Technical Abstracts
In Case You Missed It
High-Density Connectors

“Qualification of High-Density Connector Solutions for Military and Avionic Environments”

Authors: Kim Cho, Tim Pearson, David Hillman and Ross Wilcox;

Abstract: This paper discusses the qualification of high-density connector solutions for rugged military and avionics environments. As electronic products have become progressively smaller in size, there has been a corresponding increase in the demand for miniature, electronic components and the development of high-density connectors. The consumer electronics industry has already implemented high-density connectors, while many avionics/military products still use traditional surface-mount and plated through-hole connectors. These traditional connectors are increasingly too large and cannot meet the signal capacity requirements of modern avionics/military product designs within the limited available printed circuit board space. In this study, two major types of high-density connectors, the fine-pitch leaded style and the area-array style, were installed on test boards using automated assembly with tin-lead and lead-free soldering processes. The assemblies were subjected to -55° to +125°C thermal cycle testing in accordance with IPC-9701, Performance Tests Methods and Qualification Requirements for Surface Mount Solder Attachments. The first part of this paper discusses results and observations from the new testing of fine-pitch style and area-array style connectors. The second part of this paper compares data for the fine-pitch connectors to previously tested area-array connectors. Tradeoffs between these two types of connectors, including producibility, reliability, printed circuit board space usage, rework, ease of assembly, and defect identification, are discussed. (Collins company white paper, October 2019)

Stretchable Electronics
“Three-Dimensional Curvy Electronics Created Using Conformal Additive Stamp Printing”

Authors: Kyoseung Sim, Cunjiang Yu, Ph.D., et al.

Abstract: Electronic devices are typically manufactured in planar layouts, but many emerging applications, from optoelectronics to wearables, require three-dimensional curvy structures. However, the fabrication of such structures has proved challenging due, in particular, to the lack of an effective manufacturing technology. Here, the authors show that conformal additive stamp (CAS) printing technology can be used to reliably manufacture 3-D curvy electronics. CAS printing employs a pneumatically inflated elastomeric balloon as a conformal stamping medium to pick up prefabricated electronic devices and print them onto curvy surfaces. To illustrate the capabilities of the approach, the authors use it to create various devices with curvy shapes: silicon pellets, photodetector arrays, electrically small antennas, hemispherical solar cells and smart contact lenses. The authors also show that CAS printing can be used to print onto arbitrary 3-D surfaces. (Nature Electronics, vol. 2, 2019.

“Multifunctional Two-Dimensional PtSe2-Layer Kirigami Conductors with 2000% Stretchability and Metallic-to-Semiconducting Tunability”

Authors: Emmanuel Okogbue, Sang Sub Han, et al.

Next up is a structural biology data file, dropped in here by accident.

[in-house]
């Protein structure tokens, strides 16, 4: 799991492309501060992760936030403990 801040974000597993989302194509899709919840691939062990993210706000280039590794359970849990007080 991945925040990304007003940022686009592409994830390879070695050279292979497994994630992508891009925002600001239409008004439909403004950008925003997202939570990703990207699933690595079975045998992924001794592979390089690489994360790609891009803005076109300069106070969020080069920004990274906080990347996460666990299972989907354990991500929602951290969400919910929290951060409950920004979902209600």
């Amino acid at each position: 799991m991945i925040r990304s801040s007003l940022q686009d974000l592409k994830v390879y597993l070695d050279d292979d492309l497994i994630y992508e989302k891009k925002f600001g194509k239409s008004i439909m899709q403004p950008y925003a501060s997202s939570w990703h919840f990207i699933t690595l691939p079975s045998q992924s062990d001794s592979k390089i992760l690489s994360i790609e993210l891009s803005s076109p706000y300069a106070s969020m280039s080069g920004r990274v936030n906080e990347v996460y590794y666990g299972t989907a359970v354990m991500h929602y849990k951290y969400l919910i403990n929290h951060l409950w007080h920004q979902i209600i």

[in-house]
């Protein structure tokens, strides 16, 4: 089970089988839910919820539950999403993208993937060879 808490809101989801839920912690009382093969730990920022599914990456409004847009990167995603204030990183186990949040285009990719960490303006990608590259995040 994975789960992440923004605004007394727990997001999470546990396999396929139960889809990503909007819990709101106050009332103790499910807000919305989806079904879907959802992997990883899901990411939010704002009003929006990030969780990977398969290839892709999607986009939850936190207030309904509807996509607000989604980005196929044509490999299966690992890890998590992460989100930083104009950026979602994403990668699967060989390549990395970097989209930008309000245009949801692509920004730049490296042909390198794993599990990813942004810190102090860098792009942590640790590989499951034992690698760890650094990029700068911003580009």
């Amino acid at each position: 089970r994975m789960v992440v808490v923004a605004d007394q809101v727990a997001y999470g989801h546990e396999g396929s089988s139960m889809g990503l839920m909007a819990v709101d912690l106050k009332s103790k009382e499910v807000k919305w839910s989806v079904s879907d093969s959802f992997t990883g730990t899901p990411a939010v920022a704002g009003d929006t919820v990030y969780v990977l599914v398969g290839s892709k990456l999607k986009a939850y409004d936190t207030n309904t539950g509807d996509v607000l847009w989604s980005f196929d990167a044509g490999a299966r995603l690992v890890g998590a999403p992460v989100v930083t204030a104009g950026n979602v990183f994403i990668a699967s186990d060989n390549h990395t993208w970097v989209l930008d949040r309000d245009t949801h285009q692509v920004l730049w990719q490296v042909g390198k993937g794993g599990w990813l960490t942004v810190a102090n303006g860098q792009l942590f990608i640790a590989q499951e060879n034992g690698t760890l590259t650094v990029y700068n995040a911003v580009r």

Abstract: Two-dimensional transition-metal dichalcogenide (2-D TMD) layers are highly attractive for emerging stretchable and foldable electronics owing to their extremely small thickness coupled with extraordinary electrical and optical properties. Although intrinsically large strain limits are projected in them (i.e., several times greater than silicon), integrating 2-D TMDs in their pristine forms does not realize superior mechanical tolerance greatly demanded in high-end stretchable and foldable devices of unconventional form factors. The authors report a versatile and rational strategy to convert 2-D TMDs of limited mechanical tolerance to tailored 3-D structures with extremely large mechanical stretchability accompanying well-preserved electrical integrity and modulated transport properties. They employed a concept of strain engineering inspired by an ancient paper-cutting art, known as kirigami patterning, and developed 2-D TMD-based kirigami electrical conductors. Specifically, the authors directly integrated 2-D platinum diselenide (2-D PtSe2) layers of controlled carrier transport characteristics on mechanically flexible polyimide (PI) substrates by taking advantage of their low synthesis temperature. The metallic 2-D PtSe2/PI kirigami patterns of optimized dimensions exhibit an extremely large stretchability of ~2000% without compromising their intrinsic electrical conductance. They also present strain-tunable and reversible photo-responsiveness when interfaced with semiconducting carbon nanotubes (CNTs), benefiting from the formation of 2-D PtSe2/CNT Schottky junctions. Moreover, kirigami field-effect transistors (FETs) employing semiconducting 2-D PtSe2 layers exhibit tunable gate responses, coupled with mechanical stretching upon electrolyte gating. The exclusive role of the kirigami pattern parameters in the resulting mechanoelectrical responses was also verified by a finite-element modeling (FEM) simulation. These multifunctional 2-D materials in unconventional yet tailored 3-D forms are believed to offer vast opportunities for emerging electronics and optoelectronics. (Nano Letters, Jun. 6, 2019;

This column provides abstracts from recent industry conferences and company white papers. Our goal is to provide an added opportunity for readers to keep abreast of technology and business trends.